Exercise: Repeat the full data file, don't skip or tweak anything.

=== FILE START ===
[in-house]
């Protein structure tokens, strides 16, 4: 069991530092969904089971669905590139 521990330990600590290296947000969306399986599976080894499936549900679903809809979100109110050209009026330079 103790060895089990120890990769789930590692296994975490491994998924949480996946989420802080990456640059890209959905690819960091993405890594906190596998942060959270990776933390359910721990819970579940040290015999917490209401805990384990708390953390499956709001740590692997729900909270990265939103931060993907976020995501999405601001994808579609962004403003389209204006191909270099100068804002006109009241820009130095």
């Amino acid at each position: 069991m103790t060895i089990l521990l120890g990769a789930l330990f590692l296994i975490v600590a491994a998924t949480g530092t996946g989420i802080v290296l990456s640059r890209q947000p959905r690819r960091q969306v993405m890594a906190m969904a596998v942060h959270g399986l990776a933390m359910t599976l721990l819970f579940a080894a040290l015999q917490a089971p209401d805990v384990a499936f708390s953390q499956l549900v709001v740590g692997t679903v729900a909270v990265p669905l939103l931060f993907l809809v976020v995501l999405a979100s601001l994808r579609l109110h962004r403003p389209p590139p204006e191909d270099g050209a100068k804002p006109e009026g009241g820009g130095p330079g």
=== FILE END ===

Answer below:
[in-house]
């Protein structure tokens, strides 16, 4: 069991530092969904089971669905590139 521990330990600590290296947000969306399986599976080894499936549900679903809809979100109110050209009026330079 103790060895089990120890990769789930590692296994975490491994998924949480996946989420802080990456640059890209959905690819960091993405890594906190596998942060959270990776933390359910721990819970579940040290015999917490209401805990384990708390953390499956709001740590692997729900909270990265939103931060993907976020995501999405601001994808579609962004403003389209204006191909270099100068804002006109009241820009130095």
């Amino acid at each position: 069991m103790t060895i089990l521990l120890g990769a789930l330990f590692l296994i975490v600590a491994a998924t949480g530092t996946g989420i802080v290296l990456s640059r890209q947000p959905r690819r960091q969306v993405m890594a906190m969904a596998v942060h959270g399986l990776a933390m359910t599976l721990l819970f579940a080894a040290l015999q917490a089971p209401d805990v384990a499936f708390s953390q499956l549900v709001v740590g692997t679903v729900a909270v990265p669905l939103l931060f993907l809809v976020v995501l999405a979100s601001l994808r579609l109110h962004r403003p389209p590139p204006e191909d270099g050209a100068k804002p006109e009026g009241g820009g130095p330079g």